Then I stood there with my words hanging out in the air. Uh oh Cory. Do you realize how idiotic you just sounded? Wilderness? Alone? For HOURS?!?!? Hurry Cory. You’re losing her.

Concerned Grandma: Do you see wildlife? Bears?

Me: Yes, lots of wildlife, but no bears. I’ve only seen bear tracks. (Stupid Cory! Why did you have to say that last part?!?)

Concerned Grandma: Don’t your knees hurt?

Me: Yea, my knees feel really sore in the later parts of the race.

Concerned Grandma: And your feet?

Me: Well, those hurt pretty bad too.

Concerned Grandma: Do you sleep during the run?

Me: No. That’s one of the hardest things about a 100 miler for me. After only seeing by the light of your head lamp, your brain starts to go a little crazy by around 2:00am. I get really, really tired, but when I stumble I wake myself up from the sleep walking.

I finished that sentence and she just stared at me. It was at that moment when I realized my logical reasoning had jumped the track. The appearance of common sense was shattered beyond repair. I thought about trying to change the subject. “Hey, remember when Saturday Night Live was funny?” Instead I just smiled and said “I know, it sounds strange.” I told her to have a good day as I walked away feeling sheepish.

So to all you Spartan racers: your sport still sounds really dumb to me. It sounds lame to swing on ropes and dodge tasers. But I fully endorse you calling ultramarathons really dumb too.

Experiencing pain so intense that it has made a grown man (me) cry……alone in the dark in the middle of nowhere…….bear tracks…….it’s hard to explain but I really love this ultramarathon thing. I love it. I live for it. It is who I am. The finish line of my first 100 miler transformed me and I will never be the same.

Monday, July 22, 2013

My Fears With Trail Running

This past week was about as fun as running gets. (Alright, the track workout wasn't that fun. Neither was that flash flood warning. Okay, the attack of the killer gnats wasn't exactly my idea of a good time. But other than that, it was a great week.)

Monday, July 15th 2013: 5 miles. I took my friends Shane and Karrie on their first visit to the Red Cliffs Desert Reserve. Judging by this picture, it looks like we sent each other a memo before the run saying "Lets dress like a pack of fluorescent markers!

Tuesday, July 16th 2013: 5 miles at....wait for it.....wait for it.....THE TRACK! It seems like the last time I did a speed workout at the track was when MC Hammer was popular. There was a sweet sunrise over the track but an even better sunset that night across the Desert Reserve:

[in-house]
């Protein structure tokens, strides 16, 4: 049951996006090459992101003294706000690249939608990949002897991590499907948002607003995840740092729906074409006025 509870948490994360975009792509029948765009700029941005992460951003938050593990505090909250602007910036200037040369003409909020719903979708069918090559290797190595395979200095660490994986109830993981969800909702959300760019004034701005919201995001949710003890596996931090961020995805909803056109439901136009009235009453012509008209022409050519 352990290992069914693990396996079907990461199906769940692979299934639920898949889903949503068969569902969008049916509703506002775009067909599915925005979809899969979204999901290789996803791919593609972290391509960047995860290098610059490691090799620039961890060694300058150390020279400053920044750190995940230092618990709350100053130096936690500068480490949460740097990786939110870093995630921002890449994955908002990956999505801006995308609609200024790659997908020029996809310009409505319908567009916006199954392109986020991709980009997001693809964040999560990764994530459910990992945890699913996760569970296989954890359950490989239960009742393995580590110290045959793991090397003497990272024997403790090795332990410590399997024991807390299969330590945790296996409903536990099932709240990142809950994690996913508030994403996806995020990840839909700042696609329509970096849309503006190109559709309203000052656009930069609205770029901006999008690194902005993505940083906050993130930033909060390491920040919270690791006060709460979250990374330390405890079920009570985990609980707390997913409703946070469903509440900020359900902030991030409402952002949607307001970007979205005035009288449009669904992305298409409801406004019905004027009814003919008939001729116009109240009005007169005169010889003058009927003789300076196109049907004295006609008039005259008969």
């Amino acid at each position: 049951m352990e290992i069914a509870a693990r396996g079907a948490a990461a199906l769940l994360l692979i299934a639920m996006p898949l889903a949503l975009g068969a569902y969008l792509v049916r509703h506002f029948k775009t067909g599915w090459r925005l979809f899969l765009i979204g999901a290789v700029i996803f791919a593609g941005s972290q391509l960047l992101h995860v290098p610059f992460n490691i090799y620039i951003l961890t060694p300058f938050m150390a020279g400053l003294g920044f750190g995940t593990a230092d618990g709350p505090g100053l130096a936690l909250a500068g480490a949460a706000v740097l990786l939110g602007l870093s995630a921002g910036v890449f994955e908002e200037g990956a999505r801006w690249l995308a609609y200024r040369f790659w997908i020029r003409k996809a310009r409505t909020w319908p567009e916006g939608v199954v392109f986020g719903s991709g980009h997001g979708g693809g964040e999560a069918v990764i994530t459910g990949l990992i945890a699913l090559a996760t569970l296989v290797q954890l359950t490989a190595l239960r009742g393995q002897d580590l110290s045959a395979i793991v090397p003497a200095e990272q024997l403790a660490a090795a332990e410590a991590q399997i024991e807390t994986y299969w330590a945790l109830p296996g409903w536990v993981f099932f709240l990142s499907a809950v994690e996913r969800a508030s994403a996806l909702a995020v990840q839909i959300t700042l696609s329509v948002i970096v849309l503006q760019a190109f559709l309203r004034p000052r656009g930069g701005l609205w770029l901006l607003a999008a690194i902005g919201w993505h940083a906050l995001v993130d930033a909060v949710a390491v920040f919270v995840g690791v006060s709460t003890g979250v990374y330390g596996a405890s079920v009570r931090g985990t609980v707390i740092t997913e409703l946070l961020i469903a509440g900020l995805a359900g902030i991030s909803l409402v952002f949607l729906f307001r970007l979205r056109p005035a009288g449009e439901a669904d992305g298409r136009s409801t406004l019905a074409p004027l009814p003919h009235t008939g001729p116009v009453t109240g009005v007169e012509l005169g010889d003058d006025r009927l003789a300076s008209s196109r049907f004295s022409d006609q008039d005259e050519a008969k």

Wednesday, July 17th 2013: 6 miles. Mel and the girls went to a play. My son was at a friend's house. Any time I have a free hour or two without the family I grab the running shoes. Even if it is 98 degrees outside. I haven't been to Gould's Rim for quite a while. I forgot how much I love that trail. As I was heading back, Gooseberry Mesa started glowing on the horizon.

I got back to the car right as the sun was setting.

Thursday, July 18th 2013: 3 miles. I could not drag my sorry self out of bed. I only had time to run a fast 3 before work.

Friday, July 19th 2013: 5 miles. I decided I'd try to make peace with the Hurricane Rim trail. Me and the Hurricane Rim are not BFFs. Much of the trail is pretty technical. And I had my worst fall ever there. I was cruising down a steep hill and my foot caught a rock. Life suddenly went into slow motion and I did an exact Superman impression as I flew through the sky.....before giving a big, wet smooch to Mother Earth.

My other traumatic event on the Hurricane Rim was at mile 90 during the first Zion 100 race. Hmmm, might have a little PTST from that point of the race. So I don't love this trail. But it's close and easily accessible. There was a storm coming in making for some cool clouds. This is Smith Mesa in the distance:

Mid-run my wife called and said there was a flash flood warning posted with lots of lightning coming in. My only two fears with trail running are 1) rattlesnakes and 2) lightning. Since I know that the trail has been trying to kill me for years, I didn't hesitate to cut my run short. Take that Hurricane Rim! I didn't want to run on you anyway.

Saturday, July 20th 2013: 14 miles. I made a mistake. The power went out the day before and when I set my alarm clock I set it for 4:40PM instead of AM. Spoiler alert: I didn't wake up at 4:40AM. That set my run back an hour and a half so I didn't have time to go as far as planned.

I tried out a new jump. In my day they used to call this "Indian Style", but my daughters inform me that in school this is now "Criss Cross Applesauce". I present to you the aerial version of criss cross applesauce:

My destination was an inferno of heat in the middle of the sun Warner Valley. I used to run here all the time but haven't been back for ages. I love the scenery around here. I'll start going back more often.

With around three miles left in the run I found myself in the middle of clouds of gnats. They were swarming me like 10 year old girls around Justin Bieber. I loved it 0%. They were EVERYWHERE. I kept wiping them off my arms, legs, and face. They were getting in my eyes. My nose. My teeth. Did I mention that I loved it 0%? When I got back to the car I started wiping them off my face. Then I looked in the mirror and saw they were all over so I snapped a picture.

I am so amazingly lucky that there are hundreds of miles of trails within a 15 minute drive of my house. You could run a different trail every day of the month. This never gets old. This much fun can't be called training.

Lessons Learned For the Week
1) Who needs a head light when your neon shirts glow in the dark?